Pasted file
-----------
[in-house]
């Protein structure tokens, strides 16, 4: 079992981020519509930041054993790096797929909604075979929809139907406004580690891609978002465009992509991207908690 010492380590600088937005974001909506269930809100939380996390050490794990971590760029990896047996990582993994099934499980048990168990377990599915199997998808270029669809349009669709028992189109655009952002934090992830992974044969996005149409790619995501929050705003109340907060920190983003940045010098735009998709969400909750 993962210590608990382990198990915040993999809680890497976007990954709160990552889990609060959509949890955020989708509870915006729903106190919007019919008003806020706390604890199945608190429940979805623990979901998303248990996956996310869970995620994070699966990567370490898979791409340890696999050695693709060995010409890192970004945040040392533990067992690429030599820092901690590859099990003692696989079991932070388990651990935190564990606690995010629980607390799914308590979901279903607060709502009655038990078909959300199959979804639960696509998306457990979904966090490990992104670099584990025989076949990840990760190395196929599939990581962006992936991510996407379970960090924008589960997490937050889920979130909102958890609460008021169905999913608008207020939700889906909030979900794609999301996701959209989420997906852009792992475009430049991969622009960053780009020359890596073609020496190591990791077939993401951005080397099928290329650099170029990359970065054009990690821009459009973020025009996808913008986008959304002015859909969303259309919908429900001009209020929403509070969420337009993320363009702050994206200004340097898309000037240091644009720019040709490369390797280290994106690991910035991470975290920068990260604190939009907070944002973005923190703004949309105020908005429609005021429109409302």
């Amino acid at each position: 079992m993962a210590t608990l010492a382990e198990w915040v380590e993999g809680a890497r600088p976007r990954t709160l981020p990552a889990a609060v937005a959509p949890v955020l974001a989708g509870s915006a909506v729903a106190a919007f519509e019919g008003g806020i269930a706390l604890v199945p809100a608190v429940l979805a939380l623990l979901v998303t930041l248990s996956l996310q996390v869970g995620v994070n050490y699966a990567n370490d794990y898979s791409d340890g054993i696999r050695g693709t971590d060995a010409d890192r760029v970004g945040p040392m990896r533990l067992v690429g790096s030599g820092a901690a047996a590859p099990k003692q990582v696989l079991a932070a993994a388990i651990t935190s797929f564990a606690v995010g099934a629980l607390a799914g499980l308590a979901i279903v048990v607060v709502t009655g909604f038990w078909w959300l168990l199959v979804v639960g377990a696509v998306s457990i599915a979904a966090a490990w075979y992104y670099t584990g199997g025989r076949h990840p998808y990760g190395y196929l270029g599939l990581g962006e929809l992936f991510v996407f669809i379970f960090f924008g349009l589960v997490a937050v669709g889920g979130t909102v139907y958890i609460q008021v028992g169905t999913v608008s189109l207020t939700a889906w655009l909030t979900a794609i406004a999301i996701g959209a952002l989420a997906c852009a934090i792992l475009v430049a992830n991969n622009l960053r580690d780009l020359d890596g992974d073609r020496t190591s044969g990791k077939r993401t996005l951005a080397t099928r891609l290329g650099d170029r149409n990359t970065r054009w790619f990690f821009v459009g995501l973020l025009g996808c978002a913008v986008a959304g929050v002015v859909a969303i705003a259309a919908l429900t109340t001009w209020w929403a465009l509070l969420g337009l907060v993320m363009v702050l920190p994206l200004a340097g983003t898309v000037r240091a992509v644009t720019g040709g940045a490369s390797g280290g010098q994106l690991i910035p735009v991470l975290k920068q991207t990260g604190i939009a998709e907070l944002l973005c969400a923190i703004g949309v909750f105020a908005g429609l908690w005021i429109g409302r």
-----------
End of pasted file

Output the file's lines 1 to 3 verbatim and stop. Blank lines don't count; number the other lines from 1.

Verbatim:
[in-house]
């Protein structure tokens, strides 16, 4: 079992981020519509930041054993790096797929909604075979929809139907406004580690891609978002465009992509991207908690 010492380590600088937005974001909506269930809100939380996390050490794990971590760029990896047996990582993994099934499980048990168990377990599915199997998808270029669809349009669709028992189109655009952002934090992830992974044969996005149409790619995501929050705003109340907060920190983003940045010098735009998709969400909750 993962210590608990382990198990915040993999809680890497976007990954709160990552889990609060959509949890955020989708509870915006729903106190919007019919008003806020706390604890199945608190429940979805623990979901998303248990996956996310869970995620994070699966990567370490898979791409340890696999050695693709060995010409890192970004945040040392533990067992690429030599820092901690590859099990003692696989079991932070388990651990935190564990606690995010629980607390799914308590979901279903607060709502009655038990078909959300199959979804639960696509998306457990979904966090490990992104670099584990025989076949990840990760190395196929599939990581962006992936991510996407379970960090924008589960997490937050889920979130909102958890609460008021169905999913608008207020939700889906909030979900794609999301996701959209989420997906852009792992475009430049991969622009960053780009020359890596073609020496190591990791077939993401951005080397099928290329650099170029990359970065054009990690821009459009973020025009996808913008986008959304002015859909969303259309919908429900001009209020929403509070969420337009993320363009702050994206200004340097898309000037240091644009720019040709490369390797280290994106690991910035991470975290920068990260604190939009907070944002973005923190703004949309105020908005429609005021429109409302």
């Amino acid at each position: 079992m993962a210590t608990l010492a382990e198990w915040v380590e993999g809680a890497r600088p976007r990954t709160l981020p990552a889990a609060v937005a959509p949890v955020l974001a989708g509870s915006a909506v729903a106190a919007f519509e019919g008003g806020i269930a706390l604890v199945p809100a608190v429940l979805a939380l623990l979901v998303t930041l248990s996956l996310q996390v869970g995620v994070n050490y699966a990567n370490d794990y898979s791409d340890g054993i696999r050695g693709t971590d060995a010409d890192r760029v970004g945040p040392m990896r533990l067992v690429g790096s030599g820092a901690a047996a590859p099990k003692q990582v696989l079991a932070a993994a388990i651990t935190s797929f564990a606690v995010g099934a629980l607390a799914g499980l308590a979901i279903v048990v607060v709502t009655g909604f038990w078909w959300l168990l199959v979804v639960g377990a696509v998306s457990i599915a979904a966090a490990w075979y992104y670099t584990g199997g025989r076949h990840p998808y990760g190395y196929l270029g599939l990581g962006e929809l992936f991510v996407f669809i379970f960090f924008g349009l589960v997490a937050v669709g889920g979130t909102v139907y958890i609460q008021v028992g169905t999913v608008s189109l207020t939700a889906w655009l909030t979900a794609i406004a999301i996701g959209a952002l989420a997906c852009a934090i792992l475009v430049a992830n991969n622009l960053r580690d780009l020359d890596g992974d073609r020496t190591s044969g990791k077939r993401t996005l951005a080397t099928r891609l290329g650099d170029r149409n990359t970065r054009w790619f990690f821009v459009g995501l973020l025009g996808c978002a913008v986008a959304g929050v002015v859909a969303i705003a259309a919908l429900t109340t001009w209020w929403a465009l509070l969420g337009l907060v993320m363009v702050l920190p994206l200004a340097g983003t898309v000037r240091a992509v644009t720019g040709g940045a490369s390797g280290g010098q994106l690991i910035p735009v991470l975290k920068q991207t990260g604190i939009a998709e907070l944002l973005c969400a923190i703004g949309v909750f105020a908005g429609l908690w005021i429109g409302r």